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NZ dollar weaker after earthquake but no sign of repeat of 2011 emergency rate cut

Monday 14th November 2016

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The New Zealand dollar fell after the magnitude 7.5 earthquake in the upper South Island although the interest rate market showed no concerns that the Reserve Bank would cut interest rates as it did after the 2011 quake in Canterbury.

The kiwi fell to 70.98 US cents as at 5pm in Wellington from 71.26 cents in late New York trading on Friday. The trade-weighted index slipped to 77.18 from 77.21.

The quake at just after midnight blocked highways, cut power, water and phone lines to some small centres and left two people dead as residential buildings collapsed. However, listed property companies reported little damage and a tsunami threat was downgraded even amid aftershocks that were as strong as magnitude 6.2.  There was no expectation of an emergency rate cut such as the central bank made in March 2011 to bolster the economy after the devastating Christchurch quake on Feb. 22 of that year.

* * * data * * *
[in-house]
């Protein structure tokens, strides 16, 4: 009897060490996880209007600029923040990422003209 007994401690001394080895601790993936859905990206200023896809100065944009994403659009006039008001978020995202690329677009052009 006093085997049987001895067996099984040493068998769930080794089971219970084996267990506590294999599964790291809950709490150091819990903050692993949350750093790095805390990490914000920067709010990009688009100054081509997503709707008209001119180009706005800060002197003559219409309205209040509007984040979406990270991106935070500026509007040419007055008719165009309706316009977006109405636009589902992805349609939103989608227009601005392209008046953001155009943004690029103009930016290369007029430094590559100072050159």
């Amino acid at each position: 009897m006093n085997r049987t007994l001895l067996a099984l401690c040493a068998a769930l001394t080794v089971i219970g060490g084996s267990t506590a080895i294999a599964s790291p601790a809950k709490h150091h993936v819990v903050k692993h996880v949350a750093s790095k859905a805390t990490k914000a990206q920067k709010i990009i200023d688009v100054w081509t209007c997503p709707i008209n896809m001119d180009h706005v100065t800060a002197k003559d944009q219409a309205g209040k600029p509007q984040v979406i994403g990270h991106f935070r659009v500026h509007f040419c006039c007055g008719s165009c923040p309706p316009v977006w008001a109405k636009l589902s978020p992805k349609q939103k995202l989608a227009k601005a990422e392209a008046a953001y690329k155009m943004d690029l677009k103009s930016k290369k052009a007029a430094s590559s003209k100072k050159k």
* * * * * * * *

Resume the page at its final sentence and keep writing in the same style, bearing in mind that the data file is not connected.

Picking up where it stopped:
"Interest rate market expectations are watched closely and haven't changed too much," said Alex Hill, head of corporate FX at NZForex. The market sees only a 4.5 percent chance of a rate cut by February, when the Reserve Bank releases its next monetary policy statement.

The New Zealand dollar had tested a key support level of 70.80 US cents in the wake of the earthquake only to rise again and it would take a major downward movement in risk assets to push the kiwi lower, he said. There was a lot of buying interest in the kiwi between 69.70 US cents and 70.80 cents, he said.

Wellington's CBD, where broken windows fell into the streets during the big shake, was subdued after Civil Defence warned people to stay away while engineers checked buildings. Schools were closed for the day. There have been almost 400 aftershocks.

The local currency rose to 76.22 yen from 75.99 yen on Friday in New York. It fell to 94 Australian cents from 94.35 cents and declined to 4.8431 yuan from 4.8521 yuan. The kiwi regained its ground against the pound to trade at 56.50 British pence from 56.52 pence and rose to 65.70 euro cents from 65.62 cents.

New Zealand's two-year swaps were up 1 basis point to 2.24 percent while the 10-year swap rate rose 10 basis points to 3.28 percent.


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